by Ken Reed

Time to End Degrading “Lady” Adjective in Sports

Here we are, almost to 2015, and we still have numerous high schools and colleges around the country that use the “Lady” adjective before the school’s nickname. For example, the Lady Raiders.

Why do we need to differentiate girls and women’s teams this way? We don’t call the men’s teams “Gentlemen Raiders,” do we? The use of “Lady” is disrespectful, condescending and degrading to female athletes. It doesn’t fit with the equal opportunity and equal treatment mandate of Title IX.

Arizona Republic columnist Paola Boivin touched on this following the welcomed news that the University of Tennessee was dropping the “Lady” from their “Lady Vols” moniker for the school’s women’s sports teams. (See “No Room for Lady …”)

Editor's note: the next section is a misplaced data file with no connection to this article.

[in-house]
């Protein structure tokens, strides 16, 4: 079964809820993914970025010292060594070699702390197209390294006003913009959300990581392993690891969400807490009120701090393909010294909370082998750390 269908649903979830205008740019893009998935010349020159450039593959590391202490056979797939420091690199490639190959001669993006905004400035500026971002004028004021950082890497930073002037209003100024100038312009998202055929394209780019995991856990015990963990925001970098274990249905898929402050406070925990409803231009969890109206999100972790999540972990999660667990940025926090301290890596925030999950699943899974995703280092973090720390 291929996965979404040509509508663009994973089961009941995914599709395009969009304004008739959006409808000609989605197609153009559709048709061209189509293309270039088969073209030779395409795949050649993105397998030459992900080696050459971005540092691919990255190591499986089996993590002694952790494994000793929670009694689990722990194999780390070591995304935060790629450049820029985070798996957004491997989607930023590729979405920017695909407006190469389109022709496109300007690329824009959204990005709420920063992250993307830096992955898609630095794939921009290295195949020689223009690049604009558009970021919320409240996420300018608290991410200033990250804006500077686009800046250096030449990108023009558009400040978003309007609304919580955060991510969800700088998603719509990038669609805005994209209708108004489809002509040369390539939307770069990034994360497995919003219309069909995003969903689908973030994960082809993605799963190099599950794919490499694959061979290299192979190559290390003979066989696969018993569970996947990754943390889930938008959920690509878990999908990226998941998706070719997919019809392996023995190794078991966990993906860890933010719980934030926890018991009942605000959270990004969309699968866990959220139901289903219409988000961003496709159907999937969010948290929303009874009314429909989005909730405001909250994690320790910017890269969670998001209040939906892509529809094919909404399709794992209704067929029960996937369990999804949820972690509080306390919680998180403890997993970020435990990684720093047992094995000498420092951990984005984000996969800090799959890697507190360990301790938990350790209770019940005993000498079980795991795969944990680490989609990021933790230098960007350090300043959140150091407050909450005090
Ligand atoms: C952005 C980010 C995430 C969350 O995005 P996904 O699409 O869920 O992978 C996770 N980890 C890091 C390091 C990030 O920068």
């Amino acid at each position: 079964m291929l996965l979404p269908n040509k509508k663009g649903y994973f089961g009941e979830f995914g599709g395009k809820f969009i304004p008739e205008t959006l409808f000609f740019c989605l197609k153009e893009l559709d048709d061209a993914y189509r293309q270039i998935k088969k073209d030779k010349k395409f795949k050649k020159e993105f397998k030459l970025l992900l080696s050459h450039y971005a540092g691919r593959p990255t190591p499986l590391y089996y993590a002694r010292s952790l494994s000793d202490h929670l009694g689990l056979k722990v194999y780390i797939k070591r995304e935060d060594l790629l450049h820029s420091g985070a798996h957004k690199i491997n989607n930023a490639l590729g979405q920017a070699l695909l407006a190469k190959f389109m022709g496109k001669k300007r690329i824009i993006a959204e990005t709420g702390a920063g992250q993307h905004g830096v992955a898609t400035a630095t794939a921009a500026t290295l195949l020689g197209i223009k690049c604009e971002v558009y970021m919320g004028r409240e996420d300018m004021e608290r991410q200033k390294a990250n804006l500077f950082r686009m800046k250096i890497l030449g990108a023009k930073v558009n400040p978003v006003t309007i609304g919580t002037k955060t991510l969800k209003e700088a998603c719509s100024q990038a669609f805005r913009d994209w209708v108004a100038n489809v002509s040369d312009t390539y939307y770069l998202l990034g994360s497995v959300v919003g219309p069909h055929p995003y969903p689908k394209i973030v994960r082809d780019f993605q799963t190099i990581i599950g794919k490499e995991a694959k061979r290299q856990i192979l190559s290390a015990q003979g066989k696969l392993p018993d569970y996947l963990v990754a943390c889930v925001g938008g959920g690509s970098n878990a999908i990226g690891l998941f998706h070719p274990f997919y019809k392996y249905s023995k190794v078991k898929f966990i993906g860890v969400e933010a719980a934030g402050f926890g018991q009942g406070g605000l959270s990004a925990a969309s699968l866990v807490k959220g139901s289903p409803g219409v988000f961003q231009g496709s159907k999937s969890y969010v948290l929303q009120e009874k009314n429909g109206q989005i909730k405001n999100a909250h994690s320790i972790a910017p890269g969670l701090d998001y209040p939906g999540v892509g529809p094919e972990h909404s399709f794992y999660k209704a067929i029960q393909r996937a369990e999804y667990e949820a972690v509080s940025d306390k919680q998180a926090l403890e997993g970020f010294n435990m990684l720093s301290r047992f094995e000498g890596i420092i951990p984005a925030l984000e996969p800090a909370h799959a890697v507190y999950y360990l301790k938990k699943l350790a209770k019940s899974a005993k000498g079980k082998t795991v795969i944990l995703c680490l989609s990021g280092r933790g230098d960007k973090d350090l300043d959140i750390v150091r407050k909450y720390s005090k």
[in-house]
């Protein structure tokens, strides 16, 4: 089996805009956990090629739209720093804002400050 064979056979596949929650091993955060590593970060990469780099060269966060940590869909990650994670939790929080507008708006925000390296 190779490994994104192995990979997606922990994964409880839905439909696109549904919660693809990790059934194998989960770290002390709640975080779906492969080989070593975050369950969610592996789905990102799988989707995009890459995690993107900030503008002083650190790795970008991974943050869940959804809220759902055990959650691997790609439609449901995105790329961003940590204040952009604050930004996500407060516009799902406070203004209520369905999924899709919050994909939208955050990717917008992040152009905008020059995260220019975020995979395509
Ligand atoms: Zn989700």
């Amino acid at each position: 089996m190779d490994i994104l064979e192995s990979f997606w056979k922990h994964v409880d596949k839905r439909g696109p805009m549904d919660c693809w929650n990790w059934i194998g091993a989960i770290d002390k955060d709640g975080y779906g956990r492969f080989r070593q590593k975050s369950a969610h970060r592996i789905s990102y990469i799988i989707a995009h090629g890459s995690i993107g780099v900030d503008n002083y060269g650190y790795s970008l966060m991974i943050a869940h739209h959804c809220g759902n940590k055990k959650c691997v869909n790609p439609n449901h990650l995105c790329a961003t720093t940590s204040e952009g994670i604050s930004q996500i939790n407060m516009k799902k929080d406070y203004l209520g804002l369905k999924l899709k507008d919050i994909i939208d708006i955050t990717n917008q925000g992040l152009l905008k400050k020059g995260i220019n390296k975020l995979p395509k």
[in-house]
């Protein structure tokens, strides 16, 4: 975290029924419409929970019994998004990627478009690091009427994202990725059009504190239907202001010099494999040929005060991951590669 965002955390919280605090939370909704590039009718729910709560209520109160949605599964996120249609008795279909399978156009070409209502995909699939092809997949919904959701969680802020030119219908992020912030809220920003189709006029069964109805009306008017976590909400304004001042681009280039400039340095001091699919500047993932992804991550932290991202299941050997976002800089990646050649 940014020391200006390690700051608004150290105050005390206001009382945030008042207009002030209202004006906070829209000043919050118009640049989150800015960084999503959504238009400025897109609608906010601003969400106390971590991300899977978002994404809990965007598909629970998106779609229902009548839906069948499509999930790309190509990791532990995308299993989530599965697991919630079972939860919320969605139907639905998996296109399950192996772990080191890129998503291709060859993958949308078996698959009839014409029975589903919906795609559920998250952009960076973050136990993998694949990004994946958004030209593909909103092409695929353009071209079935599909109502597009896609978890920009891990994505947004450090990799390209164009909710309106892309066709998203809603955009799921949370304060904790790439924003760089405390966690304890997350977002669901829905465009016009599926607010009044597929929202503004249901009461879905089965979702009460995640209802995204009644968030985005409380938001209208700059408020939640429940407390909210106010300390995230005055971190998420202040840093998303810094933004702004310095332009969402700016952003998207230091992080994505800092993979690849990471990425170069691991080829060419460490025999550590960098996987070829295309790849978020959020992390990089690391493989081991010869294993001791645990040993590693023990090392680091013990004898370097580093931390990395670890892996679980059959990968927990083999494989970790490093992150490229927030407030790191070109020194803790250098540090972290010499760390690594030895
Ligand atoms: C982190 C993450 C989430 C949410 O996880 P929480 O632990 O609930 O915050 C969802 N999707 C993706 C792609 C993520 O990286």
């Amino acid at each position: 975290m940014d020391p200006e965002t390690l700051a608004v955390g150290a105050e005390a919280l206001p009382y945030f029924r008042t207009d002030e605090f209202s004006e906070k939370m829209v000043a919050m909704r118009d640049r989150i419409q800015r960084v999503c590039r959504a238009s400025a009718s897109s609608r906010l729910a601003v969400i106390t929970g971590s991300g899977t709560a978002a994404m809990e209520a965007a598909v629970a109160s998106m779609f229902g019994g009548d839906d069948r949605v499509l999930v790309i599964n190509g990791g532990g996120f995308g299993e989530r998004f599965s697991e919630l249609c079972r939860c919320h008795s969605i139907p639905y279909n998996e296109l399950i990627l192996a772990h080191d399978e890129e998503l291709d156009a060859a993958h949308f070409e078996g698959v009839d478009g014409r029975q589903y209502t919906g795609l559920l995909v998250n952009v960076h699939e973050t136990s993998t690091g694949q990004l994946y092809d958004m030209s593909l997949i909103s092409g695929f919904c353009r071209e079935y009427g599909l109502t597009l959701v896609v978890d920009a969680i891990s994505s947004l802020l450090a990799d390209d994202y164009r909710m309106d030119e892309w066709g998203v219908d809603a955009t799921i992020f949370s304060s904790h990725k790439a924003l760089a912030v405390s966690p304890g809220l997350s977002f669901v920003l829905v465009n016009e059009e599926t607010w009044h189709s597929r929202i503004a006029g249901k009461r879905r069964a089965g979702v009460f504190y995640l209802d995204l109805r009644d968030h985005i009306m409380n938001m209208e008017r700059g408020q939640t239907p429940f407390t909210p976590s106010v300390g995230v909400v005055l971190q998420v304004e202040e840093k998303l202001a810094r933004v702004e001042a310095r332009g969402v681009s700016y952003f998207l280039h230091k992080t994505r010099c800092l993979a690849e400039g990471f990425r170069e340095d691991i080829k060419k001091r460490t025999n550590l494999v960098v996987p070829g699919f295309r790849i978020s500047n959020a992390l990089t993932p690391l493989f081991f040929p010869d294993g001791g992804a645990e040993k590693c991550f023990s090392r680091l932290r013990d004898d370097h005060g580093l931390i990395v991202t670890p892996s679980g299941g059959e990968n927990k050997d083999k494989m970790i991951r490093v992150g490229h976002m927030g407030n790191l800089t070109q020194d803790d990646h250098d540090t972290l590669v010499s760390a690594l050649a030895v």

“One university,” writes Boivin. “One athletic department. One nickname. Male. Female. They are athletes. All of them. And they are more alike than different. Let’s stop the verbal segregation. … Call me a Lady-killer, but it needs to go away. All of it.”

To do so would be in keeping with the spirit of Title IX.

Most importantly, it’s the right thing to do.

–Ken Reed, Sports Policy Director, League of Fans


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